Unlike the wave soldering process that solders components on the underside of the board, the reflow soldering process takes place on the top side of the board. In this process, the preparation of the board assembly is rather different.
The process begins by depositing small amounts of solder paste on the pads of the board. Typically, the operator uses a stencil that has suitable openings for the purpose. Once the paste deposition is complete, a pick-and-place machine places SMT components on the copper pads covered by solder paste. This assembly is now ready to move into the reflow chamber.
Inside the reflow chamber, the board assembly moves over a conveyor system, while infrared heaters raise the temperature of the solder paste until it melts. Molten solder bonds the component’s end caps to the copper pads on the board. As the board assembly moves away from the soldering zone, the solder cools and hardens, anchoring the components on the board.
Similar to the wave soldering activity, good soldered joints in reflow require preheating the board assembly prior to actual soldering. As the board assembly moves through the reflow machine, it passes many preheating zones that gradually increase its temperature to make it suitable for soldering. Unlike the wave soldering process, there is no necessity of spraying the board with flux, as the solder paste already incorporates flux.
|Comparing Wave Soldering and Reflow Soldering|
|Wave Soldering||Reflow Soldering|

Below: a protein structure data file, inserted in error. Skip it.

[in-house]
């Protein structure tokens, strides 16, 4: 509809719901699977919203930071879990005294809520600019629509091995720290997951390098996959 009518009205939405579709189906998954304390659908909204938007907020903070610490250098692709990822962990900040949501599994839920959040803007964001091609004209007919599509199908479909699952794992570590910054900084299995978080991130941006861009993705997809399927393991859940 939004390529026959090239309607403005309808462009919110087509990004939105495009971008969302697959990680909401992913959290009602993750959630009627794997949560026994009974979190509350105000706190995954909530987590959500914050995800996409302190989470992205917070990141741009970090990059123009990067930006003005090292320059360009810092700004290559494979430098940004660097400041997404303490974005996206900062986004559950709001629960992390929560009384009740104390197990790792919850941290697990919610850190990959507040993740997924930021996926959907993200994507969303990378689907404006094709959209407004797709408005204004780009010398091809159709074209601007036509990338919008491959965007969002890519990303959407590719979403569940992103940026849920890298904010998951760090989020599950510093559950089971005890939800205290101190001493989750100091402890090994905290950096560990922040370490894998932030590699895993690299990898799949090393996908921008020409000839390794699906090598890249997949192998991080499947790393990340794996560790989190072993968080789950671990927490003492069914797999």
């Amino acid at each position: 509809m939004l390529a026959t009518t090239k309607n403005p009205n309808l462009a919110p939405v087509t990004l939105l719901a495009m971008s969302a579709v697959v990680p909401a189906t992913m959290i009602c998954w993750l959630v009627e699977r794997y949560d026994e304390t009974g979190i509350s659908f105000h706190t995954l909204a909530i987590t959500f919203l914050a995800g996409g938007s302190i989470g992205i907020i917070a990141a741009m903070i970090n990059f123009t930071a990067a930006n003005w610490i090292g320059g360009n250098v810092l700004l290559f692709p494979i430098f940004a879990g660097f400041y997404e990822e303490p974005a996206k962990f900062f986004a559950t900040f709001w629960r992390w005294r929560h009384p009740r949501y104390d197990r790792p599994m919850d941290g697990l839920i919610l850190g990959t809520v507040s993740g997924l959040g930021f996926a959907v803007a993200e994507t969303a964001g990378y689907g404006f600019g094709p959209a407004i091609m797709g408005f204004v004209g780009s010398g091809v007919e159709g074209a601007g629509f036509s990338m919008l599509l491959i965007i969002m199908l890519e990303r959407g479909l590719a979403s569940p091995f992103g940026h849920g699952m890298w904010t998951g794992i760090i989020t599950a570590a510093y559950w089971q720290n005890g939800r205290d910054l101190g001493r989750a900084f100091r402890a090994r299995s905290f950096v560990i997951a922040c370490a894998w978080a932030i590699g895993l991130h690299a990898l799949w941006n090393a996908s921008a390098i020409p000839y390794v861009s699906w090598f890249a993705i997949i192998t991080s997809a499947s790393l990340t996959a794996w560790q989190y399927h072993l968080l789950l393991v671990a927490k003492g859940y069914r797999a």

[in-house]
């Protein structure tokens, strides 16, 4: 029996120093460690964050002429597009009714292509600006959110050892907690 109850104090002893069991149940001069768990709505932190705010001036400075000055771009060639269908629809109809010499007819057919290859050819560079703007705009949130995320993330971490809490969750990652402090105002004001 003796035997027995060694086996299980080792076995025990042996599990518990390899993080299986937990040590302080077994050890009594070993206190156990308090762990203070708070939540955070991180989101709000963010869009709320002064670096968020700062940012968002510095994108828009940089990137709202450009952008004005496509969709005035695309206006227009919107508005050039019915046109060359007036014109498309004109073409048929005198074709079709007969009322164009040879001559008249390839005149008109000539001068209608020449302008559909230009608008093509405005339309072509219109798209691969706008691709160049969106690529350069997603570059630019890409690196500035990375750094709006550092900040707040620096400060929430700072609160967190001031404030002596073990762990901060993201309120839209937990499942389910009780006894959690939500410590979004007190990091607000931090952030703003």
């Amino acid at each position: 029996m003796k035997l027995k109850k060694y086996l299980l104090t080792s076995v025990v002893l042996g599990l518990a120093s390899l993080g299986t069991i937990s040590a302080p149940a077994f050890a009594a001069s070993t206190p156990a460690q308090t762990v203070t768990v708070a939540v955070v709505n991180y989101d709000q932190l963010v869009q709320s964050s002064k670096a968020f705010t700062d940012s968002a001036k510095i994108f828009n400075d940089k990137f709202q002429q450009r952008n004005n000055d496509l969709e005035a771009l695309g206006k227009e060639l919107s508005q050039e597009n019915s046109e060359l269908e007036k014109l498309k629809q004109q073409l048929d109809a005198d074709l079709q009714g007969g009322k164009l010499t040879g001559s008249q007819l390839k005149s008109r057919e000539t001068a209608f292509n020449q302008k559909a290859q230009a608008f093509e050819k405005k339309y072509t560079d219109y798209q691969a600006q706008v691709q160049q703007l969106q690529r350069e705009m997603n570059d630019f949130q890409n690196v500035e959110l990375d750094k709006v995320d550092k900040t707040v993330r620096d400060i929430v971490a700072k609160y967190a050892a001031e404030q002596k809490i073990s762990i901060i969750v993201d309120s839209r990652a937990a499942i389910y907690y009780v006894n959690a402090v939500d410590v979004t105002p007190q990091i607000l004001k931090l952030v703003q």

|Requires the use of a wave crest, produced by melting solder in a tub||Requires the use of infrared rays that melt the solder paste|
|Complex operation due to internal environment having lower stability||Simplest method of soldering PCBs|
|Requires the PCB to have holes for mounting the components||Requires depositing solder paste on the board using a stencil|
|Manufacturers can mass produce PCB assemblies, the process being more affordable and time effective||Takes longer time and is more expensive, especially for projects involving large manufacturing|
|Producing optimal soldering on PCBs requires manufacturers to consider several factors like pad size, pad shape, board orientation, and many others||More tolerant of pad size, shape, board orientation|
|More prevalent for soldering PCB assemblies using through hole components||More prevalent for soldering PCB assemblies using surface mount components|
While it is perfectly suitable to use manually operated soldering irons to solder components on PCBs, soldering machines automate the soldering process, making it more uniform and less time-consuming. For large-scale production, manual soldering can be impractical from a commercial level.
While the wave soldering technique is most suitable for boards using THT components, and the reflow soldering technique is suitable for boards using SMT components, often there are hybrid boards that require soldering with both techniques.
Hybrid PCBs that use both THT and SMT components require soldering in turn with the wave and reflow process. Typically, wave soldering cannot reach the SMT components on the top side of the board. Similarly, reflow soldering cannot reach the underside of the board for soldering leads of THT components.
Boards that have THT components, may also have SMT components on the underside of the board. Rather than using solder paste, a tiny drop of glue holds the SMT components in place on the underside of the board. It is possible to solder both types of components on the entire board using only wave soldering.
Other boards may have SMT components on the top side along with THT components. Such boards require mounting all the SMT components on the top side first and anchoring with reflow soldering. Once this is done, the board undergoes mounting the THT components and wave soldering to anchor them.
According to PCB Trace Technologies Inc, both options have their individual advantages and disadvantages. Engineers and operators must consider the PCB design and settle for the most optimum method of soldering them.